Cade was interesting because when I thought he was being an arrogant dude, trying to make jokes and be humorous, it was his way of trying to make situations better for others. He has just as much of a big heart for people as Lily does, which makes my own heart warm. Not only that, but even during their fights I could tell that he wasn’t totally in it, and that there was something he wanted to say – especially as time went on. He was kind and funny just like Lily, a very great match for her.

Of course that’s not to say neither has their faults. Even when they fought and when their anger was explained, I still was kind of confused as to why they fought to begin with. Maybe it wasn’t explained, or it was and I missed it, but I thought that the hate-to-love romance that happened was gradual, realistic, and the cutest thing ever. *insert fangirl squeal*

I also appreciated the friendship between Lily and Isabel in here because I don’t often see YA friendships between characters stem out more than just a side role. But Isabel played a big role in Lily’s life and Lily often said that Isabel was much more important than some of the things that were going on, which was awesome.

And there was of course mini dramas here and there with the letters, another girl, and even with Isabel, but I like how things resolved themselves and how each character worked to fight for the important relationships to stay intact. It was mature of them all, and I was glad to see that.

I thought that this book was very adorable and that you should definitely check it out if you’re looking for a cute contemporary to read anytime soon.

I rated this book 5/5 stars and highly recommend it!

Illuminae Book Review

illuminaeTitle: Illuminae
Series: Illuminae Files #1
Authors: Amie Kaufman & Jay Kristoff
Publisher: Knopf Books for Young Readers
Publication Date: October 20, 2015
Genre: Young Adult – Science Fiction
Pages: 599
Format: Purchased Hardcover

This morning, Kady thought breaking up with Ezra was the hardest thing she’d have to do.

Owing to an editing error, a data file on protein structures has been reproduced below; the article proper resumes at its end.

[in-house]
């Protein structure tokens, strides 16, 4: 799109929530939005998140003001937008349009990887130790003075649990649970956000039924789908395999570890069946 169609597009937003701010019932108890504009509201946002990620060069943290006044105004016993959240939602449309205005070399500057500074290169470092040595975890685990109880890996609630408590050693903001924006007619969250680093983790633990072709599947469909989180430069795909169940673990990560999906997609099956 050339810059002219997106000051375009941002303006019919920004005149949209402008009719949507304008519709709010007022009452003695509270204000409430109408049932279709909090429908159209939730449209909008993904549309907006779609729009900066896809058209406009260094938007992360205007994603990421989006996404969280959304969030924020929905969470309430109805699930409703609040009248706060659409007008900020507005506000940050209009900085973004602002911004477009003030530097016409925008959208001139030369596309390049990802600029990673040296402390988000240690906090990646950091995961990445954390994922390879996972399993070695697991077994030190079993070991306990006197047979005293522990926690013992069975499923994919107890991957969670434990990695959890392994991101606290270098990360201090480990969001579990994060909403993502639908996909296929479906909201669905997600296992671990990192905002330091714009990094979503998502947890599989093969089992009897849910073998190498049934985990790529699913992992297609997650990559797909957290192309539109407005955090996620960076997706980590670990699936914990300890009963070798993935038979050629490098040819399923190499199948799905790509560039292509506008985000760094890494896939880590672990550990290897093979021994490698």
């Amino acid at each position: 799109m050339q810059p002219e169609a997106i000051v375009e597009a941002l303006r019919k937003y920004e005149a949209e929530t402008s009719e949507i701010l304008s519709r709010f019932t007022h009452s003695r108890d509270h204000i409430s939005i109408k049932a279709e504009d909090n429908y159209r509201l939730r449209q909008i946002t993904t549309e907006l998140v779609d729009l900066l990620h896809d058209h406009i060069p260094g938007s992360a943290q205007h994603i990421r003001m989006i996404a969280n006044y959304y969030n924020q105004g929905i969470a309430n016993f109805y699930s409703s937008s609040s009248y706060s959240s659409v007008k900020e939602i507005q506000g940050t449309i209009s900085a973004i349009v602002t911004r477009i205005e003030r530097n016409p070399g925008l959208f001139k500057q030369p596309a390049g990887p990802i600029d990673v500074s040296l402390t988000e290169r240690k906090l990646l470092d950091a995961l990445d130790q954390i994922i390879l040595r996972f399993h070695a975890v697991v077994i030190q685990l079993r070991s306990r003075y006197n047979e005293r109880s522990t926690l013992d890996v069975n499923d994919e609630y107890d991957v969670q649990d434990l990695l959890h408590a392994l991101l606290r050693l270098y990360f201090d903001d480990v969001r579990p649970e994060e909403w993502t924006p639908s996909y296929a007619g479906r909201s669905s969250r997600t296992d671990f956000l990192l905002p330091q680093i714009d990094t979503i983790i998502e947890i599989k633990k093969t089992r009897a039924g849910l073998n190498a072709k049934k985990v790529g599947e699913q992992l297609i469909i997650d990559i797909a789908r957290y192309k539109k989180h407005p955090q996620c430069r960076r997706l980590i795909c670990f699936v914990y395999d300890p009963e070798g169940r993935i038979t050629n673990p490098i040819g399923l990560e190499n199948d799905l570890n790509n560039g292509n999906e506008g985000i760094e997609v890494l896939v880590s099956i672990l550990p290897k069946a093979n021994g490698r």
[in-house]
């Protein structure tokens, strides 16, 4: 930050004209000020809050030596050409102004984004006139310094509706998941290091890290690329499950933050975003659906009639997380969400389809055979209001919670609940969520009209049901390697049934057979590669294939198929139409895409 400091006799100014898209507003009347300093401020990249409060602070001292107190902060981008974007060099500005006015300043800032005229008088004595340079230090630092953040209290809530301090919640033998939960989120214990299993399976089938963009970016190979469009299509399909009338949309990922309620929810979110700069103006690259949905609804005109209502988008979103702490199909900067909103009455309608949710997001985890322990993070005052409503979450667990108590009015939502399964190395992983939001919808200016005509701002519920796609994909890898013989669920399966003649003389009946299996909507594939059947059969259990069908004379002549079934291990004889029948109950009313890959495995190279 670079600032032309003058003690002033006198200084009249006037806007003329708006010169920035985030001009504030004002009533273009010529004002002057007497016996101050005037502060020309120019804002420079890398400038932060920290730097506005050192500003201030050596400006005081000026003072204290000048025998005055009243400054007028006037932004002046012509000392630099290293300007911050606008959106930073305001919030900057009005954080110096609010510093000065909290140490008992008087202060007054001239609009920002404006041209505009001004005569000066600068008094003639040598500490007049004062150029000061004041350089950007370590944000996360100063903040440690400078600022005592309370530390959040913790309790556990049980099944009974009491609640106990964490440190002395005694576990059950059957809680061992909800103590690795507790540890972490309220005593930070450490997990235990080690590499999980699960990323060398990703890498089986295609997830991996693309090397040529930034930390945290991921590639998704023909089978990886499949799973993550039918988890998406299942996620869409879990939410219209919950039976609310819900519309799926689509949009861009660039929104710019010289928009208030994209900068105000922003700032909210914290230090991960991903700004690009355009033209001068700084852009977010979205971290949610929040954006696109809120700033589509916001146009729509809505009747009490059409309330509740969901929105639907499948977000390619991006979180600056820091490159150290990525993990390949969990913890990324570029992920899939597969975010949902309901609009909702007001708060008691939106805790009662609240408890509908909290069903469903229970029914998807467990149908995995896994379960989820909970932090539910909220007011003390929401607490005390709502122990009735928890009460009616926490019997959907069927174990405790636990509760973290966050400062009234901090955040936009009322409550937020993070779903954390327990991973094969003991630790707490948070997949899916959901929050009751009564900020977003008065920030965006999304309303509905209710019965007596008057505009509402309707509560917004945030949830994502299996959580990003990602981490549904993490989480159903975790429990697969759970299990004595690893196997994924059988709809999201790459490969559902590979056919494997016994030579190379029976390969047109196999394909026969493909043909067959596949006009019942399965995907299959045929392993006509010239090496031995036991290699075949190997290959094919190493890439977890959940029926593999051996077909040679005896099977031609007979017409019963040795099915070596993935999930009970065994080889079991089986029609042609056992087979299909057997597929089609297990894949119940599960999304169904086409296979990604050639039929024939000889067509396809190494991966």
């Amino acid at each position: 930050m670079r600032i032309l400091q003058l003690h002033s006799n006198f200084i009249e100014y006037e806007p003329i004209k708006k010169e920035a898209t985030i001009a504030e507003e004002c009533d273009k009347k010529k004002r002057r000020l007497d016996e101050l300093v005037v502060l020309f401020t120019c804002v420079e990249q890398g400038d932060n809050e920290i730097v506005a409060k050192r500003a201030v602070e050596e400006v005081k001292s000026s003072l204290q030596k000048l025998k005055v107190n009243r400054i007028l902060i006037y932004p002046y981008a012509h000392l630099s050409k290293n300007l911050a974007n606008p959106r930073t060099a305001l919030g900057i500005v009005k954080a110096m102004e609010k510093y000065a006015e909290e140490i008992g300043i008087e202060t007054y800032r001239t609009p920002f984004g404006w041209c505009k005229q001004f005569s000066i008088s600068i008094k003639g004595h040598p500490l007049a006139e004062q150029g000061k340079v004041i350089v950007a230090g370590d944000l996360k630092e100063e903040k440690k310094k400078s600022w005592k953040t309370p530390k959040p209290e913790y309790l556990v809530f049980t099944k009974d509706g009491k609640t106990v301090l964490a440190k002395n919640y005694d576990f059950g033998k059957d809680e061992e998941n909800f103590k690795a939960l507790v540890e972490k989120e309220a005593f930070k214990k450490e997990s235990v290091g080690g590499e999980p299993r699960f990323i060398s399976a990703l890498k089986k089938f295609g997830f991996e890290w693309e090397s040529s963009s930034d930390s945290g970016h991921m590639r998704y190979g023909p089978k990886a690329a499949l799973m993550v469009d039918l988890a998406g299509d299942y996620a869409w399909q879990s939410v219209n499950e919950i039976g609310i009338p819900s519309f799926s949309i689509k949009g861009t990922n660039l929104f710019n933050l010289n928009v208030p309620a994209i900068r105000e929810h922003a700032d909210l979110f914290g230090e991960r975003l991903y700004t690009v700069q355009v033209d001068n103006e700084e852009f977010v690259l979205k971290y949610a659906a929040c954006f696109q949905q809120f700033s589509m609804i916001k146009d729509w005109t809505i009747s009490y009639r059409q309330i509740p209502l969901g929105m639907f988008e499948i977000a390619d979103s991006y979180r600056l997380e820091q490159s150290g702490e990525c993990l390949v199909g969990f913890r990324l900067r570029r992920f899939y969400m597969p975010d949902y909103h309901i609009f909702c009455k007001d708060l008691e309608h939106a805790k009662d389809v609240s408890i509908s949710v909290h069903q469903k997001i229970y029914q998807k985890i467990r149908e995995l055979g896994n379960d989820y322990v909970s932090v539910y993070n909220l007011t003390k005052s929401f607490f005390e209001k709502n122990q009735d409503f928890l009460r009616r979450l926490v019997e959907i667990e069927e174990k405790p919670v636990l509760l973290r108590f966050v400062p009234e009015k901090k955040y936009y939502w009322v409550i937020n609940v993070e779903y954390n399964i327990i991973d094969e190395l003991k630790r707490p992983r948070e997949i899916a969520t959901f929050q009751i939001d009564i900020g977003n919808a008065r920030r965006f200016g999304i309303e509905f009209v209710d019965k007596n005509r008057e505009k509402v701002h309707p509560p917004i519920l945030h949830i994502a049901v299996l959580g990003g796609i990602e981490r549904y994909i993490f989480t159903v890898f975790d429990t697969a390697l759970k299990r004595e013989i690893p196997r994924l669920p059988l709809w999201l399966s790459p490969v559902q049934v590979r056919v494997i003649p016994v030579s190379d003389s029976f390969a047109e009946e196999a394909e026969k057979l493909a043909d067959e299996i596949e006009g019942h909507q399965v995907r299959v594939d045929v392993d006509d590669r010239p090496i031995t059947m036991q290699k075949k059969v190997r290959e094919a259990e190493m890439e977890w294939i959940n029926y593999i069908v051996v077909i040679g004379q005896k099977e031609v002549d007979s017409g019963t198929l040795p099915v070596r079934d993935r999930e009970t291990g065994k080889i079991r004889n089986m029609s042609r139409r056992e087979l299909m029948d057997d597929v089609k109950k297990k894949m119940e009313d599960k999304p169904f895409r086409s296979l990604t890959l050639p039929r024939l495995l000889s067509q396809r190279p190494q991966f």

This afternoon, her planet was invaded.

The year is 2575, and two rival megacorporations are at war over a planet that’s little more than an ice-covered speck at the edge of the universe. Too bad nobody thought to warn the people living on it. With enemy fire raining down on them, Kady and Ezra—who are barely even talking to each other—are forced to fight their way onto an evacuating fleet, with an enemy warship in hot pursuit.

But their problems are just getting started. A deadly plague has broken out and is mutating, with terrifying results; the fleet’s AI, which should be protecting them, may actually be their enemy; and nobody in charge will say what’s really going on. As Kady hacks into a tangled web of data to find the truth, it’s clear only one person can help her bring it all to light: the ex-boyfriend she swore she’d never speak to again.

Told through a fascinating dossier of hacked documents—including emails, schematics, military files, IMs, medical reports, interviews, and more—Illuminae is the first book in a heart-stopping, high-octane trilogy about lives interrupted, the price of truth, and the courage of everyday heroes.

This book was fantastic! From the formatting to the story, the characters, everything was just brilliant and it quickly became one of my top three favorite books I’ve read this year.

I didn’t know what to expect when I first when into the book because I knew the format was extremely different to any other book I’ve read before as it’s told in IMs, case files, video surveillance logs, fancy font designs, etc., but wow. I think the format of the book really helped to tell the story and enhance what was being told and happening to the characters as they tried to live another day.

The format was pretty seamless, going from one form to another in the next “chapter” and each time it would be a different voice or character and it made feel as though I was in that world and experiencing what the characters were. Bravo to the authors for coming up with the idea!

The plot itself was one we’ve probably heard a bunch of times when it comes to science fiction: a rogue AI (Artificial Intelligence) goes rogue and the people have to stop it from destroying everything. I think that the way in which it was delivered, though, was extremely effective and allowed immersion with the story. It went through heartbreak, survival, grief, bravery, and it talked about disease, making the right call, and belief in yourself. It was delivered really well and it kept me on my toes and needing to turn the page to know what happened next. (I literally read this in one sitting. A nine hour sitting, but one sitting nonetheless.)